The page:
Mr. Hamilton traces a vein of coal and iron-stone passing under the sea from the mines at Ballycastle to this island, which he thinks has been separated from the opposite coast by some convulsion of nature. Barley of excellent quality and cattle are sent off from this place; the former is chiefly purchased by Scottish merchants. Kelp was formerly made in great quantities; its manufacture was the chief source of wealth to the inhabitants, but since the bleachers have discontinued the use of it, there is very little demand; the chief markets for it are Campbelltown and Glasgow There are two storehouses, one for kelp and one for barley, erected by the Rev. Mr. Gage, proprietor of the island, for the purpose of collecting the produce of his tenantry; there is also a mill for grinding oats.

The horses, cattle, and sheep are all small. Church bay, though affording good anchorage, is entirely exposed to the violence of the western winds, during the prevalence of which no vessel can ride here in safety; the only other havens are some small creeks on the eastern side, of which the principal is Port Ushet, where the small craft belonging to the island shelter during the winter.

The inhabitants of this part of the island are principally fishermen, who make short voyages and carry on a little trade by way of barter; they all speak the English language; but in the western part of the island the Irish language is universal, and the inhabitants, from want of intercourse with strangers, have many peculiarities; they are a simple, laborious, and honest people, entertaining an ardent affection for their island, which alone they regard as their country, and speak of Ireland as of a foreign land. They are very dexterous in seeking for the nests of sea fowl, for which purpose they swing themselves down the face of the precipices by means of a rope secured to a stake on the summit.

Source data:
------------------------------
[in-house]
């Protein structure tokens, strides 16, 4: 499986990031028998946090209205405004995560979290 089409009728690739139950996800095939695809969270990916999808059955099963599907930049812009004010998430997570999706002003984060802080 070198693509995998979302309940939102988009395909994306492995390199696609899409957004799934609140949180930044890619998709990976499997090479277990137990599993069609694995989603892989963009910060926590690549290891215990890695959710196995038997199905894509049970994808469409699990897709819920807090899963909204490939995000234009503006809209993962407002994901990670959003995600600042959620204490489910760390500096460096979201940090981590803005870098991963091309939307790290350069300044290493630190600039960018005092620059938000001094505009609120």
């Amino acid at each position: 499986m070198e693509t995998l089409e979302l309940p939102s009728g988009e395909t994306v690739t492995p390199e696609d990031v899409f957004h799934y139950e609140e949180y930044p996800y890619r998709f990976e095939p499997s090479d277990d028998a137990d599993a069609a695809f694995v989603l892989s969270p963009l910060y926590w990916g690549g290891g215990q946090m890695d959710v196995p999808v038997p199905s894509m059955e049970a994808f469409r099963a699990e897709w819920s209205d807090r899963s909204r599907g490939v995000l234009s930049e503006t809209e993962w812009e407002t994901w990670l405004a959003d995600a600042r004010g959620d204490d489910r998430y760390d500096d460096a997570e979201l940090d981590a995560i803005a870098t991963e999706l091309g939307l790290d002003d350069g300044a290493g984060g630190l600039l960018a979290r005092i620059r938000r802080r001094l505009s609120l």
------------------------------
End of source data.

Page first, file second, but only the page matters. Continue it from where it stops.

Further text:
Both Catholics and Protestants generally live together in the greatest harmony, undisturbed by the difference of religion; they frequently intermarry; scarcely was an individual ever known to emigrate formerly, but many young men have gone to America of late years. There is neither any town nor regular village; the dwellings of the inhabitants are irregularly scattered throughout the island. The proprietor, the Rev. R. Gage, is constantly resident and acts as magistrate. A coast-guard station for one officer and six men, one of the eight that constitute the district of Ballycastle, has been established here.

The living is a rectory, in the diocese of Connor, and in the patronage of the Bishop; the tithes amount to £60, which is augmented with £27. 14. from Primate Boulter's fund. The glebe-house has been condemned as unfit for residence, and the curate has a house and garden rent-free provided by the incumbent, who pays him a stipend of £60. The glebe comprises 15 acres, valued at £18. 15. per ann., making the gross income of the benefice £106. 9. The church, towards the erection of which the late Board of First Fruits contributed a gift of £800, is a neat small edifice with a square tower, erected in 1815.

The R. C. chapel is a plain building. About 180 children are taught in three public schools. There are some slight remains of the ruined fortress called Bruce's castle, of the original foundation of which there is nothing upon record. Nearly in the centre of the island are some small tumuli; in one of these was found a stone coffin, near which was an earthen vessel, and a considerable number of human bones; and on the small plain where these tumuli are placed have been found brazen swords, spear-heads, and a large fibula, which are deposited in the museum of Trinity College, Dublin. Near the Black Rock, on the south of Church bay, are four remarkable caverns, which, though penetrating a basaltic mass and at a point remote from any calcareous formation, have calcareous stalactites depending from the roof, which by their continual dropping have deposited an incrustation, about an inch in thickness, on the floor beneath.